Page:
Comparison of mass and targeted screening strategies for cardiovascular risk: simulation of the effectiveness, cost-effectiveness and coverage from a cross-sectional survey of 3,921 people

Lawson, K., Fenwick, E., Pell, A.C.H. and Pell, J. (2010) Comparison of mass and targeted screening strategies for cardiovascular risk: simulation of the effectiveness, cost-effectiveness and coverage from a cross-sectional survey of 3,921 people. Heart, 96(3), pp. 208-212. (doi:10.1136/hrt.2009.177204)

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Abstract

<p>Background Cardiovascular primary prevention should be targeted at those with the highest global risk. However, it is unclear how best to identify such individuals from the general population. The aim of this study was to compare mass and targeted screening strategies in terms of effectiveness, cost effectiveness and coverage.</p> <p>Methods The Scottish Health Survey provided cross-sectional data on 3921 asymptomatic members of the general population aged 40–74 years. We undertook simulation models of five screening strategies: mass screening, targeted screening of deprived communities, targeted screening of family members and combinations of the latter two.</p> <p>Results To identify one individual at high risk of premature cardiovascular disease using mass screening required 16.0 people to be screened at a cost of £370. Screening deprived communities targeted 17% of the general population but identified 45% of those at high risk, and identified one high-risk individual for every 6.1 people screened at a cost of £141. Screening family members targeted 28% of the general population but identified 61% of those at high risk, and identified one high-risk individual for every 7.4 people screened at a cost of £170. Combining both approaches enabled 84% of high risk individuals to be identified by screening only 41% of the population. Extending targeted to mass screening identified only one additional high-risk person for every 58.8 screened at a cost of £1358.</p> <p>Conclusions Targeted screening strategies are less costly than mass screening, and can identify up to 84% of high-risk individuals. The additional resources required for mass screening may not be justified</p>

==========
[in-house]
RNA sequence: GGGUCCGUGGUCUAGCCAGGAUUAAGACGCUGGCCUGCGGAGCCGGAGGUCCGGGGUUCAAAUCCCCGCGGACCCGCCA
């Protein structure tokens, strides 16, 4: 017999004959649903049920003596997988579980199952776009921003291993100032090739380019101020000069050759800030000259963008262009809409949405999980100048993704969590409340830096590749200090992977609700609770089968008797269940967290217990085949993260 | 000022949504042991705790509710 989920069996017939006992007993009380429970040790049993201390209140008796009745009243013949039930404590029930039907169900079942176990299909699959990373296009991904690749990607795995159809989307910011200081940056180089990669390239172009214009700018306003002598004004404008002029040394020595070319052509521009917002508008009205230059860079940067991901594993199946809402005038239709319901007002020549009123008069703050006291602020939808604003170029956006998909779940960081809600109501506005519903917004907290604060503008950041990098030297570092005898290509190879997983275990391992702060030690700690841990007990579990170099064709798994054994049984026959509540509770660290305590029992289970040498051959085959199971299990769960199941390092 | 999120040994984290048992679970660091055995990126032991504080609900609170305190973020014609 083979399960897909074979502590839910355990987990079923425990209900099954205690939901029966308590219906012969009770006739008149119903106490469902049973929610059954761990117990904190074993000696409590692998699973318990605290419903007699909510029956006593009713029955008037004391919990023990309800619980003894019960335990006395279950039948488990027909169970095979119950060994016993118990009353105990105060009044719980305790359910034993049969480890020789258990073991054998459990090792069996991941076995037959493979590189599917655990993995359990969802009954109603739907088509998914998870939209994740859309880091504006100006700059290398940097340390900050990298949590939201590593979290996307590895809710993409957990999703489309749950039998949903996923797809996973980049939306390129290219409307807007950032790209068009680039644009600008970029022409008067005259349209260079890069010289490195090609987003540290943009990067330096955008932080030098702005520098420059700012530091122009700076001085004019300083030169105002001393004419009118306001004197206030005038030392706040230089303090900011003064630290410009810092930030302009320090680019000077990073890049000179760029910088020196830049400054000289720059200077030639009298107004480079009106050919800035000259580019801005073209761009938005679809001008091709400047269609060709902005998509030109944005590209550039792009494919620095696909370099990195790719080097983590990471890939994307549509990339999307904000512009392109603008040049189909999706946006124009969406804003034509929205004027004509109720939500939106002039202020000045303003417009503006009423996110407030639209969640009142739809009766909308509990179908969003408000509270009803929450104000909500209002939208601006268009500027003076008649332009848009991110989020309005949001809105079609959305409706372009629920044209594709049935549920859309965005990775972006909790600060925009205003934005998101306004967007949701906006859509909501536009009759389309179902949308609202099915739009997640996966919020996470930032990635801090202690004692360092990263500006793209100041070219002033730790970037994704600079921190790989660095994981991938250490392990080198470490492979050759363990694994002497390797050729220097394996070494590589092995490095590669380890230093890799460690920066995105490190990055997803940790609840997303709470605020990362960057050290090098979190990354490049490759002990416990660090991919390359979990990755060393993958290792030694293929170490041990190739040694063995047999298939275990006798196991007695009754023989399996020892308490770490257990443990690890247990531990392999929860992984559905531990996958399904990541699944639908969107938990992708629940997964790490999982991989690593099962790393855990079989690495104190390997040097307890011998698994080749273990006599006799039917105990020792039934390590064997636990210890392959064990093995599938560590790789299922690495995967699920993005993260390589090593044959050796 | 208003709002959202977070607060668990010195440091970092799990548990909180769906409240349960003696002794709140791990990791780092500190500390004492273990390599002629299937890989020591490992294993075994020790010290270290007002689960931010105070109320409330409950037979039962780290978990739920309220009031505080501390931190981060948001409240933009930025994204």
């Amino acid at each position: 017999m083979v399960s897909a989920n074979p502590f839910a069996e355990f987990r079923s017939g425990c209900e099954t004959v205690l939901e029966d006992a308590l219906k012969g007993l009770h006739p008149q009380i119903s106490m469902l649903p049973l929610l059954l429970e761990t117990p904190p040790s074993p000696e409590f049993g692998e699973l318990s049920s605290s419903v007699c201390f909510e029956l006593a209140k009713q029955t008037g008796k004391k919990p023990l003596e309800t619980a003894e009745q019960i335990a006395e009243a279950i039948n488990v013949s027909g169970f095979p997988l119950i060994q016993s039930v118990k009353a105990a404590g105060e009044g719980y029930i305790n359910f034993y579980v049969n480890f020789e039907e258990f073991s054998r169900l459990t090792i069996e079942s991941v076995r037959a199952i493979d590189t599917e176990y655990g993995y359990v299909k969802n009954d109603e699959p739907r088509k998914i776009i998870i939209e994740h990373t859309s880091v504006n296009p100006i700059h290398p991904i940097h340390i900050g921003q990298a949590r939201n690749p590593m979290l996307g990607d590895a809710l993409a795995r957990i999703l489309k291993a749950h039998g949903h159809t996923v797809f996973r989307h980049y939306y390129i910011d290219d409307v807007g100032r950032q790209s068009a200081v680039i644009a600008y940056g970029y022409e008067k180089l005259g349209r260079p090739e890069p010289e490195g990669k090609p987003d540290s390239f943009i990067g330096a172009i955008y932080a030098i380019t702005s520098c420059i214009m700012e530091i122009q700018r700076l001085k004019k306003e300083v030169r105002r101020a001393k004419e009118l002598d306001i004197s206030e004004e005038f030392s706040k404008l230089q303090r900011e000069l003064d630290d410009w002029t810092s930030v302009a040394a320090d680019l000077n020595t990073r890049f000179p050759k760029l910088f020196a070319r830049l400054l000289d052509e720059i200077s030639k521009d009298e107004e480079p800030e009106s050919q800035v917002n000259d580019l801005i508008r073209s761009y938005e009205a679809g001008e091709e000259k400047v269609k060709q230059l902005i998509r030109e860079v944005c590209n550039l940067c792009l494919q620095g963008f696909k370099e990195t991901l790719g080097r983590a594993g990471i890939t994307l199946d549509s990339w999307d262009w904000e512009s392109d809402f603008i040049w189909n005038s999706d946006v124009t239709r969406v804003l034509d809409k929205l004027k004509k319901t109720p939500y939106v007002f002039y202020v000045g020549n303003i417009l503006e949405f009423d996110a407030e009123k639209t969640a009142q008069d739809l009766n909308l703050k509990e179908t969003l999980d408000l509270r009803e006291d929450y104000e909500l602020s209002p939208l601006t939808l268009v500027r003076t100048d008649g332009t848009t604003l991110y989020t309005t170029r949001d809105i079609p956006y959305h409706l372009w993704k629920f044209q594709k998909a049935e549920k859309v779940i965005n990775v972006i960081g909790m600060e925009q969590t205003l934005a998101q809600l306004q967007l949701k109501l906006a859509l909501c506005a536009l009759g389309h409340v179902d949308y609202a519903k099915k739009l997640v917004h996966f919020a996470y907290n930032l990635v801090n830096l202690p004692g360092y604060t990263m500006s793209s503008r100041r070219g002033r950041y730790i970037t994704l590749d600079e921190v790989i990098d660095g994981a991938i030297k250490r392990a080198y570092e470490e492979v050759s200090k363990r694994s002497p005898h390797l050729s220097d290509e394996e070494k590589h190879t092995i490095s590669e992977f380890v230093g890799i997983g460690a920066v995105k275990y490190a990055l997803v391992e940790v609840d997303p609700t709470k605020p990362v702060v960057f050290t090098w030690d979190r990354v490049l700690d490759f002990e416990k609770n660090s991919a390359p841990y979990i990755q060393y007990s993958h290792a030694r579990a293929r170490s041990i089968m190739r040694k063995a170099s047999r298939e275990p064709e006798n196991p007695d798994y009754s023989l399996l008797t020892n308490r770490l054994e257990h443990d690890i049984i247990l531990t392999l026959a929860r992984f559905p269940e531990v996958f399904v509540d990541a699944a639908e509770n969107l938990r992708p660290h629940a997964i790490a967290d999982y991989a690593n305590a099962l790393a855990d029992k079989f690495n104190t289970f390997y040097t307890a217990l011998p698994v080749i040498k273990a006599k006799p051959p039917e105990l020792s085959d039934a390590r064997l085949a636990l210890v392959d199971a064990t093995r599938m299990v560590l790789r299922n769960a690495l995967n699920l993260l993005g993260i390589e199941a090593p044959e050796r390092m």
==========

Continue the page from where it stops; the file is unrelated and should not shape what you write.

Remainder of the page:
Item Type:Articles
Status:Published
Refereed:Yes
Glasgow Author(s) Enlighten ID:Pell, Professor Jill and Fenwick, Professor Elisabeth
Authors: Lawson, K., Fenwick, E., Pell, A.C.H., and Pell, J.
College/School:College of Medical Veterinary and Life Sciences > Institute of Health and Wellbeing > Health Economics and Health Technology Assessment
College of Medical Veterinary and Life Sciences > Institute of Health and Wellbeing > Public Health
College of Medical Veterinary and Life Sciences > School of Medicine, Dentistry & Nursing > Centre for Population and Health Sciences
Journal Name:Heart
ISSN:1355-6037
ISSN (Online):1468-201X
Published Online:07 September 2009

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